Steven Pinker’s viewpoint is very clearly not going to be a cyclical view with this idea of like progressing. So right off the bat, we can cross out Answer Choices B and D. The other two don’t say if they’re obviously for or against. And so that’s something that can be a little bit tricky.

It’s not asking who is arguing for it, just which of these would allow you to do this and be consistent within this framework?

As we mentioned, Pinker doesn’t work with that. Then Leopold von Ranke is just looking at like what’s going on in people’s heads at the time and that could be cyclical. It doesn’t have to be but it could be, which is what the question asking. So the answer is going to be both Edward Gibbon and Leopold von Ranke. Because both of their viewpoints can exist within a cyclical view of history, but the other one won’t exist or cannot exist.

Answer: C

[15:13] Question 15

Which of the following statements most accurately summarizes the similarities and differences between Whig and Marxist history?

  1. Both are skeptical of the impact of geography on history, but for different reasons.
  2. Both present history as linear progress, but Whig historians focus exclusively on non-economic factors, whereas Marxist historians focus entirely on class.
  3. Both present history as linear progress, with an economic focus, but within profoundly different theoretical frameworks.
  4. Whig and Marxist historians are both concerned with violence, but Whig historians seek to understand how violence can be minimized, whereas Marxist historians attempt to understand how violence can be deployed.

Thought Process:

Karl Marx is somebody that the AAMC wants you to know for the psych section. So not only do you know something about this, but the MCAT writers know that you know something about this. If you’ve been prepping, that makes it a little bit dangerous because people will bring in outside viewpoints. There are a lot of outside info traps in here if you’re well-versed, or have some opinions on Marxism and things like that.

Geography was mentioned somewhere, but it’s not really the point here. So we can cross A. For B, the non-economic factor goes against the capitalist-driven progressive narratives that the Whig historians have. So I’m going to cross off B as well. And looking at answer choice D, violence was not mentioned in both viewpoints.

Notice that answer choice B mentioned “entirely” and “exclusively” which are extreme statements, and making extreme statements is often wrong. Now, a fair chunk of students would pick D, because what they know about or maybe what they’ve been taught about Marxism and communism leads to a lot of violence and issues there. But that’s obviously not in the passage.

Answer: C

[19:42] Question 16

Which approach to history would the author be most likely to reject?

  1. Viewing human history as a struggle between competing, all-encompassing ideologies
  2. Focusing on cultural history and excluding economic history
  3. Presenting history as an objective compendium of facts
  4. Conceiving of history as a march towards greater autonomy and fulfillment

Thought Process:

The question here is which history approach would the author most likely reject. The author talks about all these people with these different viewpoints. So you get the idea that the author thinks there are lots of ways to try to tackle history and C is just not listed as one of those. That might be what you think history is but that’s not really mentioned in the passage. And as such, you have no idea where the author is going to be on that.

'The whole point of the CARS section is to see how well you understood the viewpoints of the passage.'Click To Tweet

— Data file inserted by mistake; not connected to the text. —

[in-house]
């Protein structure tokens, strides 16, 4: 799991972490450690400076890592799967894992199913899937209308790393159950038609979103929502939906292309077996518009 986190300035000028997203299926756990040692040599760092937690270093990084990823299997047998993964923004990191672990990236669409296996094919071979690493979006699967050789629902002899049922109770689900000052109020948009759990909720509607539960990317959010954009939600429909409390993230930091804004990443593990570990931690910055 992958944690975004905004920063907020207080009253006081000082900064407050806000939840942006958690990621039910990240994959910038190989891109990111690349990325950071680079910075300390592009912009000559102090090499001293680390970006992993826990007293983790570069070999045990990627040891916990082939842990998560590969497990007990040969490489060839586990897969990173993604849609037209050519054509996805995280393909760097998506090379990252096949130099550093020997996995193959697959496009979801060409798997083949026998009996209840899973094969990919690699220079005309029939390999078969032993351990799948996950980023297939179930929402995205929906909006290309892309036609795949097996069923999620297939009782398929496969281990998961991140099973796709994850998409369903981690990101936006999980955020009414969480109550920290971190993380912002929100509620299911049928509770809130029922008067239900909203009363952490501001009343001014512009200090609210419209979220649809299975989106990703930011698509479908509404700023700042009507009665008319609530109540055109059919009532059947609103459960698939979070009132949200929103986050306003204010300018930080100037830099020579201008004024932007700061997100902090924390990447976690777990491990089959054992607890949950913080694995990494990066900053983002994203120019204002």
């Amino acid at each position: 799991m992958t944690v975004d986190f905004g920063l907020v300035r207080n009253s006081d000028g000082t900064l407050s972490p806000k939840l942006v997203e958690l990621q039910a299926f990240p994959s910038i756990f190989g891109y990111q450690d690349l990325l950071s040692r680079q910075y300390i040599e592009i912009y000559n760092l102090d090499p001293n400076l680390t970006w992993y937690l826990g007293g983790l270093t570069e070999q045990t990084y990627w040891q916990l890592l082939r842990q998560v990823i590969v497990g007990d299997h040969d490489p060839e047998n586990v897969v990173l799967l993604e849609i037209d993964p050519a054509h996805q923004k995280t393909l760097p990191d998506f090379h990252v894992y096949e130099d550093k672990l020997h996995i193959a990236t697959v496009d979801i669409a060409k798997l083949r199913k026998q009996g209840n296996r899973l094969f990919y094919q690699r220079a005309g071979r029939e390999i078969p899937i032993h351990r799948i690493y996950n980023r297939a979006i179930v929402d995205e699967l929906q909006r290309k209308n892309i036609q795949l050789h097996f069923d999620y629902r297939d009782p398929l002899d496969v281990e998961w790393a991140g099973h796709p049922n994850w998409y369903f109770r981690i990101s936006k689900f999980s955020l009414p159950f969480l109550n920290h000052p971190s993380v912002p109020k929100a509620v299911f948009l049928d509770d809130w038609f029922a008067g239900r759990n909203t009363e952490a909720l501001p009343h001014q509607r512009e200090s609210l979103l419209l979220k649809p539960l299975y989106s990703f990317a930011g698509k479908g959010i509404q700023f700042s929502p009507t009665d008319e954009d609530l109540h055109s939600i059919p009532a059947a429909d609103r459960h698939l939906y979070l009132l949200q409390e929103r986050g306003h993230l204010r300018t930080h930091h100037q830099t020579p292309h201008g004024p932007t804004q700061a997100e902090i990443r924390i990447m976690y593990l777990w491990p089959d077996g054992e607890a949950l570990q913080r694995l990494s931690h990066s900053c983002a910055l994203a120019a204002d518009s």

Answer: C

[23:35] Question 17

What is the function of the question posed at the beginning of paragraph 1?

  1. To engage the reader with a relatable hook that links the points made later in the passage
  2. To express the author’s skepticism regarding history as an intellectual endeavor
  3. To introduce the question that the passage is intended to answer
  4. To criticize how history is taught in the modern curriculum

Thought Process:

In the very last sentence of the passage, right, where they say, this may not answer our original question at the point of history, but it certainly casts a question in a different light. It’s showing us that the author never answers this question. So we could eliminate C as an answer choice because the passage isn’t intending to answer this question.

The author says that there are lots of different ways to history, and how we put history together. And so people might say, you should be skeptical about what you’re hearing because there are some motives going underneath that. But the author never addresses that. That’s your own kind of viewpoint of the idea that there are lots of ways people can use this as like propaganda and things like that. And so, a lot of students are going to want to pick B because of how all these people could present it in different ways so you have to be skeptical. But that’s not a viewpoint that the author gives.

Answer: A

[27:07] Question 18

A Whig historian would be likely to present George Washington’s role in American history as:

  1. only of minor importance, given the importance of macro-level geographic, social, and economic factors in shaping the American Revolution and its aftermath.
  2. a personally charismatic leader who made unique contributions to the cause of American independence.
  3. a representative of the class interests of landowners in a turbulent period of political transition.
  4. exemplifying a pioneering approach to leadership that would lay the foundations for a new conception of the president as an executive with limited power.

Thought Process:

When they talk about the Whig historians, they’re all focused on progress. And so, “the pioneering approach weighed the foundations for something coming forward” definitely fits some of the previous viewpoints given.

Answer: D

[31:12] A Useful Technique for Reading Boring Passages

If you are reading a passage and it seems boring, your brain will just shut off. And that’s when everyone glazes over and they aren’t paying attention. That’s a battle that everyone fights.

Twist that around where you’re looking for certain things. And when you’re hunting for those things, all of a sudden, that becomes the game. It becomes much more interesting. That helps you stay engaged and not gloss over even if you’re three hours into a long exam.

Links: